Why Environmental Ethics Shouldn’t Give Up on Intrinsic Value

Environmental Ethics 29 (1):43-61 (2007)

Authors
Katie McShane
Colorado State University
Abstract
Recent critics (Andrew Light, Bryan Norton, Anthony Weston, and Bruce Morito, among others) have argued that we should give up talk of intrinsic value in general and that of nature in particular. While earlier theorists might have overestimated the importance of intrinsic value, these recent critics underestimate its importance. Claims about a thing’s intrinsic value are claims about the distinctive way in which we have reason to care about that thing. If we understand intrinsic value in this manner, we can capture the core claims that environmentalists want to make about nature while avoiding the worries raised by contemporary critics. Since the distinction between intrinsic and extrinsic value plays a critical role in our understanding of the different ways that we do and should care about things, moral psychology, ethical theory in general, and environmental ethics in particular shouldn’t give up on the concept of intrinsic value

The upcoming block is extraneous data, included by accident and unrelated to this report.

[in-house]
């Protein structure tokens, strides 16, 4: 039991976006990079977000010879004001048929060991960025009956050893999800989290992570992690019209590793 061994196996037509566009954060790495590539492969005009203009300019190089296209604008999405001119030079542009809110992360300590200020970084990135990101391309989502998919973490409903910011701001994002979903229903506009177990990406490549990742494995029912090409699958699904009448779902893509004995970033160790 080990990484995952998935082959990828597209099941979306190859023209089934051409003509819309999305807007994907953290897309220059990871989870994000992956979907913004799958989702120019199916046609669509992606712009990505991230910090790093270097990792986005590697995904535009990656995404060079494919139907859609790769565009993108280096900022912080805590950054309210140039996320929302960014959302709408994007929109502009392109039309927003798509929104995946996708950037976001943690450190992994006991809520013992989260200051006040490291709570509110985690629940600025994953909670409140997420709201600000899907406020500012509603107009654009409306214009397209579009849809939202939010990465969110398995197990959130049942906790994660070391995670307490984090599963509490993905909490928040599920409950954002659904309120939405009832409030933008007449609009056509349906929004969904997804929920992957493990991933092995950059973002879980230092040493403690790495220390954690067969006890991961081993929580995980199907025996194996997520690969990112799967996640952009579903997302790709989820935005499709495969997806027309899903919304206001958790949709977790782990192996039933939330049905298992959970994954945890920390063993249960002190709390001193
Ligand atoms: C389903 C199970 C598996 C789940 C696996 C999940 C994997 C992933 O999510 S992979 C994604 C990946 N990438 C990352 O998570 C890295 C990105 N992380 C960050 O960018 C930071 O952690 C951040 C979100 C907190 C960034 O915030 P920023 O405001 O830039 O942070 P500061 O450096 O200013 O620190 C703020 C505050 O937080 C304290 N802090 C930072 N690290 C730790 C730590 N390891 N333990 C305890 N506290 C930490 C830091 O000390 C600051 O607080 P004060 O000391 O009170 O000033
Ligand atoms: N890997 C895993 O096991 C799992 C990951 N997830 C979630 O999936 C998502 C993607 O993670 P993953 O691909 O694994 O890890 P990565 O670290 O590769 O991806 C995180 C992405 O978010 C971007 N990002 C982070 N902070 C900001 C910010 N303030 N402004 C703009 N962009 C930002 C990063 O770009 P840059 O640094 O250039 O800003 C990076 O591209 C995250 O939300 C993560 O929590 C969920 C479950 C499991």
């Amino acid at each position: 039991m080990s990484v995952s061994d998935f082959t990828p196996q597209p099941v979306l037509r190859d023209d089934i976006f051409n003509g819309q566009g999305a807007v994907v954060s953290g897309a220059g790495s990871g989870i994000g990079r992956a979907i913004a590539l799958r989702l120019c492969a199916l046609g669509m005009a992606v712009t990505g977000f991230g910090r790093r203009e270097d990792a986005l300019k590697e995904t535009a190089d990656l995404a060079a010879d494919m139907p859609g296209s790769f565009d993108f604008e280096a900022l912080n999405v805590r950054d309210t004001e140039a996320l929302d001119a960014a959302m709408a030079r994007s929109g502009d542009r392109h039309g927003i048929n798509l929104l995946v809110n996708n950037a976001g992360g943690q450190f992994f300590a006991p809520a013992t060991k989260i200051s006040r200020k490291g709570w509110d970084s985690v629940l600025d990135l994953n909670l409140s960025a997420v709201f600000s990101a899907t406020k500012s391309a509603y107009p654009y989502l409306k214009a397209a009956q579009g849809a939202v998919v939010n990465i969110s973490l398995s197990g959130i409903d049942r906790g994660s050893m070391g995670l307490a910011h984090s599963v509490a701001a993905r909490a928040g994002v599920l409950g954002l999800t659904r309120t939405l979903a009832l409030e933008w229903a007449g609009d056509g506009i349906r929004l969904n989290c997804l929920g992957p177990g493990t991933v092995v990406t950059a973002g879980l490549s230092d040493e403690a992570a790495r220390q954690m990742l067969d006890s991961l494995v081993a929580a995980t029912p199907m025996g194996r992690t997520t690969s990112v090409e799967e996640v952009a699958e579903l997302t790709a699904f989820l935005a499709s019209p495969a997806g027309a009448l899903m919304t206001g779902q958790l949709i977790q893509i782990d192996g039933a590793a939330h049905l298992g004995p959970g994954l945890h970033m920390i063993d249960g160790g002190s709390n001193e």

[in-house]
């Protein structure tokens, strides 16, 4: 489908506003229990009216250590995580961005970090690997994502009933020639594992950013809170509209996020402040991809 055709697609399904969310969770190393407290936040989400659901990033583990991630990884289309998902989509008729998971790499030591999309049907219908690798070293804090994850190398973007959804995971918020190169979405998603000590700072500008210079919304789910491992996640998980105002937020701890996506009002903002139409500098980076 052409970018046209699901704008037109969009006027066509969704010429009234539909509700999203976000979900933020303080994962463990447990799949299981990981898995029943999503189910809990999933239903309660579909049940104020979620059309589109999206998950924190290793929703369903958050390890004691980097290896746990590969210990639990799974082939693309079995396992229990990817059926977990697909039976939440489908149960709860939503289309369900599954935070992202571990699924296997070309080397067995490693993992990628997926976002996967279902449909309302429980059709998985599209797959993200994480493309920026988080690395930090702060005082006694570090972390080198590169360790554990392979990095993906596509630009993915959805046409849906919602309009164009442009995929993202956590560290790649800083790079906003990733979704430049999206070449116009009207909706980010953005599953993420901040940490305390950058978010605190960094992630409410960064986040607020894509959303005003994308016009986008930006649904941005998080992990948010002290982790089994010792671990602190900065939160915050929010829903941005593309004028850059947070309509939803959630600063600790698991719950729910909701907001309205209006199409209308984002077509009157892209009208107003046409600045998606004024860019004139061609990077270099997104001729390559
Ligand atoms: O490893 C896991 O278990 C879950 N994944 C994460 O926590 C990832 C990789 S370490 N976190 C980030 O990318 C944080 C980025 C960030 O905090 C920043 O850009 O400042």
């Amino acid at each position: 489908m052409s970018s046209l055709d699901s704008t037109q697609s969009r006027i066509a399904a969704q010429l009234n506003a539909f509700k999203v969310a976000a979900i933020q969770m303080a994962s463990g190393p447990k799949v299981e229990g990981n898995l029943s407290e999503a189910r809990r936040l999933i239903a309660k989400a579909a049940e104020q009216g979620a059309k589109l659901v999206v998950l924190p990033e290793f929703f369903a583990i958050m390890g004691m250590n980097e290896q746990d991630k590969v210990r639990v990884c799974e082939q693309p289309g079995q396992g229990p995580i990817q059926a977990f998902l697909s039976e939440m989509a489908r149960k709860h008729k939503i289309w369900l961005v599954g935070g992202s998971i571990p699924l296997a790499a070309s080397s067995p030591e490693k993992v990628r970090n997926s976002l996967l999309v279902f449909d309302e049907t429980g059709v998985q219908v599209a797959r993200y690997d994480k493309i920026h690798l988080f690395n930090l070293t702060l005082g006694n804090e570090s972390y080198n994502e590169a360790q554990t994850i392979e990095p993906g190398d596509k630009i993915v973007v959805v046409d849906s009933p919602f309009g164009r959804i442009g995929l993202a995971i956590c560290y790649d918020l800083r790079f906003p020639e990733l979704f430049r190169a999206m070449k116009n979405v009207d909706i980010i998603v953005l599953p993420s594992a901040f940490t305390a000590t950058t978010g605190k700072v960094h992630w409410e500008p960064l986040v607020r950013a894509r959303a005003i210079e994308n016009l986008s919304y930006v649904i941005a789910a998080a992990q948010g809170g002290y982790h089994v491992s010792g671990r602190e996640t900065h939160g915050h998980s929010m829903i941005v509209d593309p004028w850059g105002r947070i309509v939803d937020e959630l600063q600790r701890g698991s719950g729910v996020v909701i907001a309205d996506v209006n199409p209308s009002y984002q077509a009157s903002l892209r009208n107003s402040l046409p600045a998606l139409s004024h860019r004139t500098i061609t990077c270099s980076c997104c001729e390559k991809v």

Keywords Applied Philosophy  General Interest
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ISBN(s) 0163-4275  
DOI 10.5840/enviroethics200729128
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Why There is No Evidence for the Intrinsic Value of Non-Humans. Svoboda - 2011 - Ethics and the Environment 16 (2):25-36.
Reasons and Values in Environmental Ethics.Lars Samuelsson - 2010 - Environmental Values 19 (4):517-535.
The Value of Nonhuman Nature: A Constitutive View.Roman Altshuler - 2014 - Ethical Theory and Moral Practice 17 (3):469-485.

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